furthermore, the "truth" in this situation is arguably subjective and particularly difficult to determine. as someone who works in a chinese manufacturing company, very similar to ones that work for Apple and FoxConn, i have seen the way these internal audits are run. i've also seen how things in the company are done, from concealing misdeeds, to ensuring "outsiders" don't see the true operations of the company. i would not be at all surprised if it turned out Daisey's translator was paid off by someone from FoxConn to make adjustments to her story. she might even feel some fear in being complicit in Daisey's takedown of FoxConn and Apple. furthermore, i'm struck by how strange and very messed up it is to hear multiple American journalists working somewhat hard to justify the working conditions in China, basically to the effect of "oh, it's China, and they do stuff like that there. we can't compare working conditions there to America, that just wouldn't be 'fair.'" statements like these, by Americans working really hard to justify a shitty system of labor and economics that makes profit and products on the backs of unprotected and un-unionized foreign workers, make me extremely angry all over again, and make me realize just how important Mike Daisey's work was, and make me sad that now it may be forever discredited for being a "lie." it's clear, from hearing so many Americans rushing to defend Apple in the wake of the original story and even more fervently after its retraction, that the problem with America and capitalism and all of its conveniences, is that products such as the iphone are an entity more real than the workers who make them. this is a serious problem. Daisey's stories were important, because they forced us to care about something we previously took for granted. we'd never before thought to ask ourselves who the person behind our iphones/ipads/ipods was, never thought to question the existence and practices of the supply chain that supplies an endless number of goods to enable our very convenient, modern lives, and never thought to question our own place in that economic ecosystem and the moral implications of such a passive stance. the really sad thing is that now that Daisey has come forward for fabricating his story,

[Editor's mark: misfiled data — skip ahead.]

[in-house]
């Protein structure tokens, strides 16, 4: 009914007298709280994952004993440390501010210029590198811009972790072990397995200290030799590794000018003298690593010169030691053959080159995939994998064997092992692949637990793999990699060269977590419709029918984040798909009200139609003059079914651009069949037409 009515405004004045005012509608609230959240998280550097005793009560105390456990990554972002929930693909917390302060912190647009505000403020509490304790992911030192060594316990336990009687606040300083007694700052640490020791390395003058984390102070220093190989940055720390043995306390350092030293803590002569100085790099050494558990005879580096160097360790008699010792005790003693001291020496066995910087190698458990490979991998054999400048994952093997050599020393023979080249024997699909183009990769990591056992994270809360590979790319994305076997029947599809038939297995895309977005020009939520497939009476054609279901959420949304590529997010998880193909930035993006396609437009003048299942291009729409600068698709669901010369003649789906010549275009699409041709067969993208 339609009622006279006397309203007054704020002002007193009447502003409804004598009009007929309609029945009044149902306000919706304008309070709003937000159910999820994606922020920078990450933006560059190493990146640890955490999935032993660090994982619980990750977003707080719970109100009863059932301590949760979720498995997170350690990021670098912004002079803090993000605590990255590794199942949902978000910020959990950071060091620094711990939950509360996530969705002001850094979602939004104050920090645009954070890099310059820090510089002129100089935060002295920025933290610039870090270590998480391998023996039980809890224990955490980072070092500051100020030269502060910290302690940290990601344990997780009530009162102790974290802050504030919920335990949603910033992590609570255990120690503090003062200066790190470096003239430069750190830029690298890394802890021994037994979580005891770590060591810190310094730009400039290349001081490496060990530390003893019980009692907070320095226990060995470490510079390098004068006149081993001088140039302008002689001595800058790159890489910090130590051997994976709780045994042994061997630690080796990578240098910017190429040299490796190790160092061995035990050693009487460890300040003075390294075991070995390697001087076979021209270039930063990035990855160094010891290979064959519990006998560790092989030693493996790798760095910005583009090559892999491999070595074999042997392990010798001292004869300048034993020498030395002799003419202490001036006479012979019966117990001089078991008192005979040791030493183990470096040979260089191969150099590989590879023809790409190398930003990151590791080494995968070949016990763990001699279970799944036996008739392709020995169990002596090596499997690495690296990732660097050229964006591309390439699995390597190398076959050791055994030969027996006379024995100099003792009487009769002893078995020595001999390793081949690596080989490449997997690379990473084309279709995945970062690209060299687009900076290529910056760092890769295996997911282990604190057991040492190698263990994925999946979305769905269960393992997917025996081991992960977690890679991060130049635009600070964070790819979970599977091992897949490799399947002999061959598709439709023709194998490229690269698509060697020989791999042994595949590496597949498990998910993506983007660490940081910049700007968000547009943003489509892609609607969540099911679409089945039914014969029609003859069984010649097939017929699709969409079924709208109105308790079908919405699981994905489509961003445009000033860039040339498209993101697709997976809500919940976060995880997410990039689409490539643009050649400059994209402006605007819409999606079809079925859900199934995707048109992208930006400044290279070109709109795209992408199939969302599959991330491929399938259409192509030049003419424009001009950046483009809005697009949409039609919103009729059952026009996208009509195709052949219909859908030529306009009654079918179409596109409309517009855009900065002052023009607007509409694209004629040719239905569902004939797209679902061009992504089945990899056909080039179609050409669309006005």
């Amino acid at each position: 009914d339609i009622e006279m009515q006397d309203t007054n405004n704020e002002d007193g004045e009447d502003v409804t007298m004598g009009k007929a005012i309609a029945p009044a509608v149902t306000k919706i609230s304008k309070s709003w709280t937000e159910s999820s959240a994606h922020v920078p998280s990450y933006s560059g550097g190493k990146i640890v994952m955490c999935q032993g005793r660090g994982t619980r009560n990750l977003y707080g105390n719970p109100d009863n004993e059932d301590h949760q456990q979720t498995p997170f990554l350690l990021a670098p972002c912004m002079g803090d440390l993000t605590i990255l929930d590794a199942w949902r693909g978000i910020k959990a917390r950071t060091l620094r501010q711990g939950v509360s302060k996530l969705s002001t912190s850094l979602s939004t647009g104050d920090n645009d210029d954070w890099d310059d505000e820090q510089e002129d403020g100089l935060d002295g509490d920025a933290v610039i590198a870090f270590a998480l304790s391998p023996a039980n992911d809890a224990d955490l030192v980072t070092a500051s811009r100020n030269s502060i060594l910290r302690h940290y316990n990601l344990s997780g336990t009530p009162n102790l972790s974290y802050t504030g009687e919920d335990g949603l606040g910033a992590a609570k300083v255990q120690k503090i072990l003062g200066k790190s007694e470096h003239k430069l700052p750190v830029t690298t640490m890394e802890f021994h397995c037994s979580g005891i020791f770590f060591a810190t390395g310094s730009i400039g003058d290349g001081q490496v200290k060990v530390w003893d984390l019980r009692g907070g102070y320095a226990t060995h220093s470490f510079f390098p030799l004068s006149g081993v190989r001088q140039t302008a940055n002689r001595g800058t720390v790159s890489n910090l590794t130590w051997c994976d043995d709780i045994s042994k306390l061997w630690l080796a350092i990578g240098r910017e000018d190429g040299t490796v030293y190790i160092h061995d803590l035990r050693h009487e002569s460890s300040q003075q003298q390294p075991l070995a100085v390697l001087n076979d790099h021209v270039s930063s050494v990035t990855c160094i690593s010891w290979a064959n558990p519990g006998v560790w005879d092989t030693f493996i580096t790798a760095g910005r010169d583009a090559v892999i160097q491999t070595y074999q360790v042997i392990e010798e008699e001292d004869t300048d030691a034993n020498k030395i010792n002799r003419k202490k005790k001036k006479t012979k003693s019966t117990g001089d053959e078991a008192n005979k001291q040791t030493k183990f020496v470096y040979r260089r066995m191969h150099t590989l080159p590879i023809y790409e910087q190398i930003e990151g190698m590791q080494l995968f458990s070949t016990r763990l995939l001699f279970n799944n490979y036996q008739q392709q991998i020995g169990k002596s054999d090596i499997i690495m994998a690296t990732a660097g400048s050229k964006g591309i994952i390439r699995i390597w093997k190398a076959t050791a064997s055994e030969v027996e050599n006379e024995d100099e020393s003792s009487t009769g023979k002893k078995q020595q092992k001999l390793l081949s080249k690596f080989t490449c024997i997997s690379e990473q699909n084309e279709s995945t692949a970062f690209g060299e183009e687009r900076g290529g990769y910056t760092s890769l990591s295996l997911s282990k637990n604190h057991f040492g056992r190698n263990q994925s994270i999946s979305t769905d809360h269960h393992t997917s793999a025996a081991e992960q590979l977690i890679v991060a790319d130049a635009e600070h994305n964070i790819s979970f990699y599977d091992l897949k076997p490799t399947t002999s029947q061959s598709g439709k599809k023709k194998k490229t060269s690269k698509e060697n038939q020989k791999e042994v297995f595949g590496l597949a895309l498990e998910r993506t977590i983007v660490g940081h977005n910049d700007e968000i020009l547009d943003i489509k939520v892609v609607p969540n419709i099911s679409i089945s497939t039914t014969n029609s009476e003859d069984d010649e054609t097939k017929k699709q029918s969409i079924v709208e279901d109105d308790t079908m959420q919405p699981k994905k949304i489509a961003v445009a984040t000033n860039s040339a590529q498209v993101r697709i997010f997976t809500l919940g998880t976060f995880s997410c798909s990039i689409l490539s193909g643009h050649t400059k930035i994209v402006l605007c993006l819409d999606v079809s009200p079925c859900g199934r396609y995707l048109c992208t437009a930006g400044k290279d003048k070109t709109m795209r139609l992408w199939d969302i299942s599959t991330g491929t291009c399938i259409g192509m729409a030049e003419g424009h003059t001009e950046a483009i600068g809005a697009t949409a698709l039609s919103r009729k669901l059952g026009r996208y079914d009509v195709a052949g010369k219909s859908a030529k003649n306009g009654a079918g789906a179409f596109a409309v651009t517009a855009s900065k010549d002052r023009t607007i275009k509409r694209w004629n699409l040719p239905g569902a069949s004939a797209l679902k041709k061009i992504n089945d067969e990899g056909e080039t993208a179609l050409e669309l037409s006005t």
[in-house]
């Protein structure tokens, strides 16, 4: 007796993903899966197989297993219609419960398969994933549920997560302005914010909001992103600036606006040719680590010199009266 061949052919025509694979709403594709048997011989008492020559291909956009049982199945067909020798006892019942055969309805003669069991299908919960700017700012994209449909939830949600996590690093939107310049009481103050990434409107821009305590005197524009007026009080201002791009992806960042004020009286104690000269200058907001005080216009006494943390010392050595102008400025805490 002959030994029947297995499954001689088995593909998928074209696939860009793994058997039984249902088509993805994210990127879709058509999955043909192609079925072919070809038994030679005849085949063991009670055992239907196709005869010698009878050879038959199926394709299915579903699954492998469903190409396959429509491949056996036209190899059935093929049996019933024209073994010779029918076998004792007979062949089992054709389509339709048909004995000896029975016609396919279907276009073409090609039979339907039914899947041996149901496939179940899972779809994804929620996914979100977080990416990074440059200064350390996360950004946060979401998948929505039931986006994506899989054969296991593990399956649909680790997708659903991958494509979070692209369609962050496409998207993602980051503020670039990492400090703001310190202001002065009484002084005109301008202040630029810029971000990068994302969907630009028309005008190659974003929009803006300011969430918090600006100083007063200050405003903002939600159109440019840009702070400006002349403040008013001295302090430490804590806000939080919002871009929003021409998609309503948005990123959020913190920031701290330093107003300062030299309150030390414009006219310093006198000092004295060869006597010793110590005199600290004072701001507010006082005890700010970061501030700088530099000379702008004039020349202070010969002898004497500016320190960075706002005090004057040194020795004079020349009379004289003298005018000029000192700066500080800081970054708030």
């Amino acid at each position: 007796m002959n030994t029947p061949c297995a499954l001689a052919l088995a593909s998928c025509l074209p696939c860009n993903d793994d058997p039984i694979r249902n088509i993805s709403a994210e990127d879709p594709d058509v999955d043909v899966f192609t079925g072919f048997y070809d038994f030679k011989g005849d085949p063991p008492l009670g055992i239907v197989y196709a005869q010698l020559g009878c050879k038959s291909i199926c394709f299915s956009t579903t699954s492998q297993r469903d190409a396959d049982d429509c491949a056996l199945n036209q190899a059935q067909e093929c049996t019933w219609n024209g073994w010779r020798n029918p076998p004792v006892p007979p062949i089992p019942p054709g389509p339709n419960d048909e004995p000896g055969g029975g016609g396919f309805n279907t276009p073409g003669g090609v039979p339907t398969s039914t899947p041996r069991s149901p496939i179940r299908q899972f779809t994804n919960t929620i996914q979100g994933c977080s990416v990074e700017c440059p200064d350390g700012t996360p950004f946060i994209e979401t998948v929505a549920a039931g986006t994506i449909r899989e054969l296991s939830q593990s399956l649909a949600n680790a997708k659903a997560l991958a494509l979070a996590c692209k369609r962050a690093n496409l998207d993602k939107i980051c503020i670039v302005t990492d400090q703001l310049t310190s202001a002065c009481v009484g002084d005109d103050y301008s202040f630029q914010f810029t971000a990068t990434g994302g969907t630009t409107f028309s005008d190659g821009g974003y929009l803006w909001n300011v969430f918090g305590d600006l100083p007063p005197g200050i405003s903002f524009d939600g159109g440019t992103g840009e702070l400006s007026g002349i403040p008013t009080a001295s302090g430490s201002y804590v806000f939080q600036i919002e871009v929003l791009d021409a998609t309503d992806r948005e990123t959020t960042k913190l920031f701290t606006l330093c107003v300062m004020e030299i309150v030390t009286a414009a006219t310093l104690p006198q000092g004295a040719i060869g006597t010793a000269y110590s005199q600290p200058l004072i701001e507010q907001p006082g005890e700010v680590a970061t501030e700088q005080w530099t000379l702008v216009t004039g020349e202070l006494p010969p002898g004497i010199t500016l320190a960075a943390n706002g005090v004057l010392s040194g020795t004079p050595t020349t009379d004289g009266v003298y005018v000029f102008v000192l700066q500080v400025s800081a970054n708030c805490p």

when i listen to the retraction episode, i'm struck by how badly Mike Daisey wanted his American audience to feel something, to feel empathy for the Chinese factory workers, to feel some sense of consumer conscience and responsibility and feel incited to change. even if he achieved this in a deceitful way, is it so bad he tried to get us all to feel something, and do something about it?